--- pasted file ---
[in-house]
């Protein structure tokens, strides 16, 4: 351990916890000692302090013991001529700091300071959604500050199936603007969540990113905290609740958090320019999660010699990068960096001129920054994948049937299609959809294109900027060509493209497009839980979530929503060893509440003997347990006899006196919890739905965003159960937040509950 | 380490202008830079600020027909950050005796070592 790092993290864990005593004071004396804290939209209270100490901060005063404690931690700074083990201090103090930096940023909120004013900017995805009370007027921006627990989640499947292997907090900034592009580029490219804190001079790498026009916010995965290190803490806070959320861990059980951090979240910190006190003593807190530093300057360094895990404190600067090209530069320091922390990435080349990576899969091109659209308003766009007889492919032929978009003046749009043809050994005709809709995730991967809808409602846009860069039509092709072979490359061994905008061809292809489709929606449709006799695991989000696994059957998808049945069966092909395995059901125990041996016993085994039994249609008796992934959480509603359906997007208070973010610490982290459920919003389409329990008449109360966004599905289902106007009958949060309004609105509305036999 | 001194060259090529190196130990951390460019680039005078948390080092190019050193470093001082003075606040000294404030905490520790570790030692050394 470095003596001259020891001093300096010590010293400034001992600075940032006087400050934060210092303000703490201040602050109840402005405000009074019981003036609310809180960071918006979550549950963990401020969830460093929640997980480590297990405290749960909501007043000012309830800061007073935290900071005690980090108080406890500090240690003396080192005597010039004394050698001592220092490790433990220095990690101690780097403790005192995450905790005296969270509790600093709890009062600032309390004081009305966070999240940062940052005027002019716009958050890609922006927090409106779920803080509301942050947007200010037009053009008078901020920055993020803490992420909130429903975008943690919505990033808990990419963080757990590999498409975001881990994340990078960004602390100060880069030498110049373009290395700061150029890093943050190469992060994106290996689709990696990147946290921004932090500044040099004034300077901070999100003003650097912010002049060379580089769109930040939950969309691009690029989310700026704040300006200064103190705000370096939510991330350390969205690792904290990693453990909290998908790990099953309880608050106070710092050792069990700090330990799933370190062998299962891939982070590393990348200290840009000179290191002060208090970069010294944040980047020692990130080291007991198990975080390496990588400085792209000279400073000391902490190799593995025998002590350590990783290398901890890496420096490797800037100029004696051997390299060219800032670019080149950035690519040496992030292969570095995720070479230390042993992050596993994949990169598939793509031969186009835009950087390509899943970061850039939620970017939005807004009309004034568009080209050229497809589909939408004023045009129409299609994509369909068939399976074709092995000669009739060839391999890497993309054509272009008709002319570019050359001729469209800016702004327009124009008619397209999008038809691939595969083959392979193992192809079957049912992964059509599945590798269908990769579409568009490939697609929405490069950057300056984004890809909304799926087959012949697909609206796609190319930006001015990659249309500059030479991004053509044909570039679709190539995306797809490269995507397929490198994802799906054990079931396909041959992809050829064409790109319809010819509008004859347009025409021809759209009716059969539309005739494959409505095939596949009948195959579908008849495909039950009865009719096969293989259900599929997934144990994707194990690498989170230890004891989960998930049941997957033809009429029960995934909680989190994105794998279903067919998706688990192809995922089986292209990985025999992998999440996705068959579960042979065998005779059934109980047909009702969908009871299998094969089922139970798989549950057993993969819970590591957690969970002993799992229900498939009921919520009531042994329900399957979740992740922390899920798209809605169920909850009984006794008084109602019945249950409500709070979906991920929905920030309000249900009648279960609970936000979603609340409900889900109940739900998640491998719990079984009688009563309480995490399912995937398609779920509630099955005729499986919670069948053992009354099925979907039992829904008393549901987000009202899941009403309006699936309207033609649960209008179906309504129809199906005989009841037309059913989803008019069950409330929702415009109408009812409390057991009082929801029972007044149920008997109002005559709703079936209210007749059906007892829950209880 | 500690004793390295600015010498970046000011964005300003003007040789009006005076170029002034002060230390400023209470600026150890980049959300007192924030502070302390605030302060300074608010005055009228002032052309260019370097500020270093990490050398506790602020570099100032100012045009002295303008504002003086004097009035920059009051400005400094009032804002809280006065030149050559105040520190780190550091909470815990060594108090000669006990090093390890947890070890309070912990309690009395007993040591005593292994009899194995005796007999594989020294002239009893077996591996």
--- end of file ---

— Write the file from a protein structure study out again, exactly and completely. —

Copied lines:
[in-house]
């Protein structure tokens, strides 16, 4: 351990916890000692302090013991001529700091300071959604500050199936603007969540990113905290609740958090320019999660010699990068960096001129920054994948049937299609959809294109900027060509493209497009839980979530929503060893509440003997347990006899006196919890739905965003159960937040509950 | 380490202008830079600020027909950050005796070592 790092993290864990005593004071004396804290939209209270100490901060005063404690931690700074083990201090103090930096940023909120004013900017995805009370007027921006627990989640499947292997907090900034592009580029490219804190001079790498026009916010995965290190803490806070959320861990059980951090979240910190006190003593807190530093300057360094895990404190600067090209530069320091922390990435080349990576899969091109659209308003766009007889492919032929978009003046749009043809050994005709809709995730991967809808409602846009860069039509092709072979490359061994905008061809292809489709929606449709006799695991989000696994059957998808049945069966092909395995059901125990041996016993085994039994249609008796992934959480509603359906997007208070973010610490982290459920919003389409329990008449109360966004599905289902106007009958949060309004609105509305036999 | 001194060259090529190196130990951390460019680039005078948390080092190019050193470093001082003075606040000294404030905490520790570790030692050394 470095003596001259020891001093300096010590010293400034001992600075940032006087400050934060210092303000703490201040602050109840402005405000009074019981003036609310809180960071918006979550549950963990401020969830460093929640997980480590297990405290749960909501007043000012309830800061007073935290900071005690980090108080406890500090240690003396080192005597010039004394050698001592220092490790433990220095990690101690780097403790005192995450905790005296969270509790600093709890009062600032309390004081009305966070999240940062940052005027002019716009958050890609922006927090409106779920803080509301942050947007200010037009053009008078901020920055993020803490992420909130429903975008943690919505990033808990990419963080757990590999498409975001881990994340990078960004602390100060880069030498110049373009290395700061150029890093943050190469992060994106290996689709990696990147946290921004932090500044040099004034300077901070999100003003650097912010002049060379580089769109930040939950969309691009690029989310700026704040300006200064103190705000370096939510991330350390969205690792904290990693453990909290998908790990099953309880608050106070710092050792069990700090330990799933370190062998299962891939982070590393990348200290840009000179290191002060208090970069010294944040980047020692990130080291007991198990975080390496990588400085792209000279400073000391902490190799593995025998002590350590990783290398901890890496420096490797800037100029004696051997390299060219800032670019080149950035690519040496992030292969570095995720070479230390042993992050596993994949990169598939793509031969186009835009950087390509899943970061850039939620970017939005807004009309004034568009080209050229497809589909939408004023045009129409299609994509369909068939399976074709092995000669009739060839391999890497993309054509272009008709002319570019050359001729469209800016702004327009124009008619397209999008038809691939595969083959392979193992192809079957049912992964059509599945590798269908990769579409568009490939697609929405490069950057300056984004890809909304799926087959012949697909609206796609190319930006001015990659249309500059030479991004053509044909570039679709190539995306797809490269995507397929490198994802799906054990079931396909041959992809050829064409790109319809010819509008004859347009025409021809759209009716059969539309005739494959409505095939596949009948195959579908008849495909039950009865009719096969293989259900599929997934144990994707194990690498989170230890004891989960998930049941997957033809009429029960995934909680989190994105794998279903067919998706688990192809995922089986292209990985025999992998999440996705068959579960042979065998005779059934109980047909009702969908009871299998094969089922139970798989549950057993993969819970590591957690969970002993799992229900498939009921919520009531042994329900399957979740992740922390899920798209809605169920909850009984006794008084109602019945249950409500709070979906991920929905920030309000249900009648279960609970936000979603609340409900889900109940739900998640491998719990079984009688009563309480995490399912995937398609779920509630099955005729499986919670069948053992009354099925979907039992829904008393549901987000009202899941009403309006699936309207033609649960209008179906309504129809199906005989009841037309059913989803008019069950409330929702415009109408009812409390057991009082929801029972007044149920008997109002005559709703079936209210007749059906007892829950209880 | 500690004793390295600015010498970046000011964005300003003007040789009006005076170029002034002060230390400023209470600026150890980049959300007192924030502070302390605030302060300074608010005055009228002032052309260019370097500020270093990490050398506790602020570099100032100012045009002295303008504002003086004097009035920059009051400005400094009032804002809280006065030149050559105040520190780190550091909470815990060594108090000669006990090093390890947890070890309070912990309690009395007993040591005593292994009899194995005796007999594989020294002239009893077996591996």